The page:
100 Voices | Professor says higher quality items a factor in middle-class change
Shaela Ellis just made one of the biggest purchases of her life.
She bought a home by herself, here in Dauphin County, at the age of 29.
"It was overwhelming, a little bit scary, but in the end I think I found a good home and a good location,” Ellis said.
But to get to this point, it took hard work and planning ahead. Shaela says she went the practical route when choosing her career.
"With my choice for the career the path that I chose for dental hygienist, I kind of looked into what had the highest salary with the least amount of schooling and cost of education. That's kind of along the lines of where I based what I wanted to go into,” Ellis said.
According to Salary.com, the average income for a dental hygienist in Pennsylvania is between $67,000 and $71,000.
In Dauphin County, The PA Department of Revenue’s 2014 report shows about one third of couples who filed jointly ranked in the middle class, which is a household income between $30,000 and $75,000.
For those whole filed single, those in the middle class made up a quarter of the total returns.
Altogether, between a quarter and a third of people fall into the middle class in PA.
"If you think that you kind of live like other American families, whether you're a bit lower income or whether you're a bit higher income, that's with the middle-class means to people,” Economist at the Keystone Research Center Stephen Hertzenberg said.
But how has the middle class changed over the years?
Shaela and her father Tom Connolly are a prime example.
"The age that Shaela is now, moving into a home as a single professional adult, when I was that age Shaela was already in school and I had a second young child and we both made the move into Swatara Township, but the house that she purchased actually cost more than the house that I purchased,” Tom Connolly said.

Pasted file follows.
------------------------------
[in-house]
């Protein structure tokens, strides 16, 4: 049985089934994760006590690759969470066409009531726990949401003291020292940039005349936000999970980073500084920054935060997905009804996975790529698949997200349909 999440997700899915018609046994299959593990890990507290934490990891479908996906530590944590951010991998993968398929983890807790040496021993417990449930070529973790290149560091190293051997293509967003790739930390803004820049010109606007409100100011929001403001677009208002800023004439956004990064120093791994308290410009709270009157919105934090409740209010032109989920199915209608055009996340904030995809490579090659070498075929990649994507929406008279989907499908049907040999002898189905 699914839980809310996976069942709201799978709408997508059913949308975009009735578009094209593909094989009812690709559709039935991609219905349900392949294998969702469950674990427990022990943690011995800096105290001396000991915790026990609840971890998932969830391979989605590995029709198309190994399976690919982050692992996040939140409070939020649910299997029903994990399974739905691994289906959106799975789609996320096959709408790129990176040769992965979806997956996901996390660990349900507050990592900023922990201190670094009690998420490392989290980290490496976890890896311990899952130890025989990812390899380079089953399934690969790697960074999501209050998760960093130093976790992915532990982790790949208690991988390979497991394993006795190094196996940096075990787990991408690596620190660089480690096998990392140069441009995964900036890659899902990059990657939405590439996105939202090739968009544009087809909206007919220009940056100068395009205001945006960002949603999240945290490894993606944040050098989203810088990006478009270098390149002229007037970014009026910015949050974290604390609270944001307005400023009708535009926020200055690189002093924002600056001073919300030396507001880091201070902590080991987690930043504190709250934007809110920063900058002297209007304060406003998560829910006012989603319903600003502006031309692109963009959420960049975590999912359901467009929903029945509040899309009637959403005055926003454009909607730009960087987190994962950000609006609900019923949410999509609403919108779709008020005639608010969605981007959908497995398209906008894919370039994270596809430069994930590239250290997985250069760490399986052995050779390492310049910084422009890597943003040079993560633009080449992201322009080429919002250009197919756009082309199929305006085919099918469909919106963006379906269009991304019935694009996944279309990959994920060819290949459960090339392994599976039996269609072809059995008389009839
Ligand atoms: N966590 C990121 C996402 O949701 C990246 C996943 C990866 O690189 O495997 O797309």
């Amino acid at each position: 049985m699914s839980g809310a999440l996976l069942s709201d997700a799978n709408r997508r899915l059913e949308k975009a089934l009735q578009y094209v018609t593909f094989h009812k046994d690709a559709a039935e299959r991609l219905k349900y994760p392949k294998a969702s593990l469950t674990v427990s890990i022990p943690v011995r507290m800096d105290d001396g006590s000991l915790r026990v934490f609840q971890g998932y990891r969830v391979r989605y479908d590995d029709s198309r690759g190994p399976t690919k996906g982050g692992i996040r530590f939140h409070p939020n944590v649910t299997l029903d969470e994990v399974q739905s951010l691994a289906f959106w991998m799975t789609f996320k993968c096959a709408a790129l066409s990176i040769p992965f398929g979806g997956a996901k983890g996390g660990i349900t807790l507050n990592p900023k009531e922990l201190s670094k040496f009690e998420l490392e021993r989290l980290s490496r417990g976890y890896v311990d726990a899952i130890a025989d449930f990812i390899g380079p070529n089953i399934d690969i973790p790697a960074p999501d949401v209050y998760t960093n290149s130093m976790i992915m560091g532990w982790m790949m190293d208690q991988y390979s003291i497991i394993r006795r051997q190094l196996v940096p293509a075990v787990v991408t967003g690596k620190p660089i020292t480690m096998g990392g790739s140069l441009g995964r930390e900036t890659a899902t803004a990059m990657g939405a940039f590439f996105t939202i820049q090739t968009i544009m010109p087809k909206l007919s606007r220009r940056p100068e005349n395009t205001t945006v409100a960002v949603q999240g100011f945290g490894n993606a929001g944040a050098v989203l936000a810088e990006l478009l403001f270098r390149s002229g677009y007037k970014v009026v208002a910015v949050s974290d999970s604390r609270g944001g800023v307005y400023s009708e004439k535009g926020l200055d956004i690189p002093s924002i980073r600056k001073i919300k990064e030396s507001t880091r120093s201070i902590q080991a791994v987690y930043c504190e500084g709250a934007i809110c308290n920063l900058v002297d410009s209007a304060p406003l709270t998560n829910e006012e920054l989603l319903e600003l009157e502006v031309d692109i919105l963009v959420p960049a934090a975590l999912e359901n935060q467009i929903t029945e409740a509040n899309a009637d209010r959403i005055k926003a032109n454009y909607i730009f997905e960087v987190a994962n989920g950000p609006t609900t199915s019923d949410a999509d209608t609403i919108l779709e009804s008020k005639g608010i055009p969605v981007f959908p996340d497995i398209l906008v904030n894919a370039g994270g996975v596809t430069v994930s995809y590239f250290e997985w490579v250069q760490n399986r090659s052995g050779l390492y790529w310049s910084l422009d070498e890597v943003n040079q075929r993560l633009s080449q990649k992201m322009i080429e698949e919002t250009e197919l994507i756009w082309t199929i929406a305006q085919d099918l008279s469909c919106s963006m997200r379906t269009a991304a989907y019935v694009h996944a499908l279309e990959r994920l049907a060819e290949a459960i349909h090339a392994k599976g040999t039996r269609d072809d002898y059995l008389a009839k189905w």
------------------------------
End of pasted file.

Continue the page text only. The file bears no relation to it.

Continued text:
"I think the older generations, as far as what they had for middle income or middle-class American, might be a little bit different and that's part of the growth of the standard of living. The technology we have and things like that most people or a lot of Americans spend a lot of money, on cell phones and things like that, the car that they drive and all those are higher quality items now than they were 10-15 years ago,” David Buehler, Assistant Professor of Economics at Penn State Harrisburg, said.
Buehler says the decision to delay major life choices has become common place among today’s millennials and is partially due to their mindset and what they value.
"It's true that a lot of people decided that their dream was whatever it was and they were going to pursue that career path even if it doesn't pay that well,” Ellis said.
But also contributes to the growing cost of college. While Shaela went the practical route, she says many of her friends did the opposite.
"I know a lot of them pretty much a full paycheck goes towards loans each month, whereas, that's not the case with choosing to go to a community college for dental hygiene,” Ellis said.
So is this the new norm for the middle class.
While people graduate from a four-year college with large amounts of debt forcing them to delay big life choices or choosing a career path like Shaela’s.
"I think most people would probably define middle income as our middle class is more based on what they're doing with their money as far as comfort level, whether or not they have debt, whether or not they're saving for retirement or the future, whether or not they're able to take a family vacation or something like that,” Buehler said.
President Donald Trump promised during his campaign major tax reform, saying he’ll reduce the number of tax brackets from seven to three.
Trump has stated a middle class family with two children will get a 35 percent tax cut.
According to Forbes, middle class families could receive up to an extra $1,500 in their pocket.
But those in the upper class could see more than $16,000.
So will these cuts really help the middle class?
"He has proposed income tax cuts generally across the board. Now, some of those are projected to benefit some of the upper income people possibly a little bit more, but part of it is saying well across-the-board everybody's going to have more money in their pocket and so that's one of the issues whether or not we're saying those middle income families are going to have more money or are we talking about something that may grow income and equality based on these tax cuts,” Buehler said.